12-Volt DC Power Outlet Adpater: http://www.harborfreight.com/12-volt-battery-to-lighter-socket-extension-cord-66407.html

12-Volt Sealed Battery: http://www.harborfreight.com/12-volt-10-ah-sealed-lead-acid-battery-62586.html

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Firewood,Heat and Cooling

Free Firewood- Finding Gold in the Burbs

10 Dec , 2015   Video

This is an awesome deal for people that have a wood burning fireplace or wood stoves. Free firewood! Why buy it when it’s being given away for free. IMG_9796 IMG_9739

Whenever I head back home to the suburbs I drive around the neighbourhood or look online for free firewood. It’s a win-win scenario. I don’t have to worry about cutting a tree down or wasting money on gas for a chainsaw and the homeowner doesn’t pay to have the wood disposed of at the green waste dump. Splitting-wood

Go online to Craigslist or Kijiji  type in “firewood” in the Free section. You will then see a bunch of listings from homeowners advertising free firewood to be picked up. Fire off a quick email and then head down and load up your vehicle. It’s easy. No cutting down trees, no working a chainsaw, no wasting money on fuel and if your lucky, you might find a hardwood like Maple, Alder or Oak. When properly dried, hardwoods burn hot.  If you have a truck or trailer it makes everything so much easier.

IMG_9754 In my area it costs $350 for a cord of wood. That is a stack of wood that is 4 feet wide by 4 feet tall by 8 feet long. Boy, that’s a lot of cash for something you can do yourself.

IMG_9752 My wife laughs at me and says I need a firewood intervention, but it’s such a good opportunity to stock up. After a year, and Mother Nature takes her time and dries out the firewood I will be ready.

Thanks for watching!

Music credit: YouTube Audio Library Title: Grange Party Authors: Huma-Huma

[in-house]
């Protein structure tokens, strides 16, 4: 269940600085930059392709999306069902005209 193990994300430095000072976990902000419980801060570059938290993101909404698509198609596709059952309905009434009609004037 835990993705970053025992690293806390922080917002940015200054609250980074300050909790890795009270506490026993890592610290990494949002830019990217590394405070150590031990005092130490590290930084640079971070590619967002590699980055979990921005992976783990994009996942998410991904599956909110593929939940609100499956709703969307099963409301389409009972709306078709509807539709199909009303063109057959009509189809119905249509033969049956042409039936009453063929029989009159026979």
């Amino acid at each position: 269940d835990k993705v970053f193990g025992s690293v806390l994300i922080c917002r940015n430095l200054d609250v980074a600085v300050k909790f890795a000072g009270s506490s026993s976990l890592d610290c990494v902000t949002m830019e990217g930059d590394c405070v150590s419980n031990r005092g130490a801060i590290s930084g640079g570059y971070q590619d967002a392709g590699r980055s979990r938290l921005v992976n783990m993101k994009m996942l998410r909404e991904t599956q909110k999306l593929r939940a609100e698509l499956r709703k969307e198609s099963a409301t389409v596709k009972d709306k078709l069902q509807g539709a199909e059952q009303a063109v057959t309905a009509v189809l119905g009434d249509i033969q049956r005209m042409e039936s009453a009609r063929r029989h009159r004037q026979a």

http://youtube-audio-library.storage.googleapis.com/76923eb303d53f85,

Hauling, digging, etc,Transportation

A New Cabin Truck… 2006 Dodge Ram 1500 SLT 4×4

5 Dec , 2015   Video

We now have a truck! (finally). With aid of my father-in-law’s salesmanship, we now own an used, 2006 Dodge Ram 1500 SLT, Quad Cab 4 x 4. Sweet!  We have been wanting a truck for a while, but the cost versus quality never arose. We had friends offer vehicles, but they were on their last legs and I didn’t need another problem to repair. My father-in-law friend was downsizing and didn’t need another large vehicle. Even though it’s just a truck, it will make transporting lumber and plywood so much easier.  Plus, traveling on the back roads during a freak winter storm will not be so nerve racking.

Since the weather conditions can change by the hour, I purchased a used set of studded Cooper Arctic Claw XSI Snow Tires and had them installed on the truck. The tires are huge, 275/60/20. When standing next to the tire, the height is easily 42″. We are quite pleased that it will make the long journey so much safer, under any condition. 

Truck-at-cabin-web

The next step is to look at a tonneau cover or a canopy. My spouse will want to transport wedding items for an event and it’s a good feeling that it can be locked up. I’ve looked around on the web and used prices are around $500 for a canopy in good shape. For now the next couple of months, we will use big plastic totes for clothes and food items. Al least there is lots of room.

Back-of-truck-at-cabin-web

A few other items on the list is an LED light bar and a heavy-duty winch. Still way out of the budget, but maybe in time. I don’t want to get off track from the Cedar Workshop projects.

I’ll keep you posted on the projects.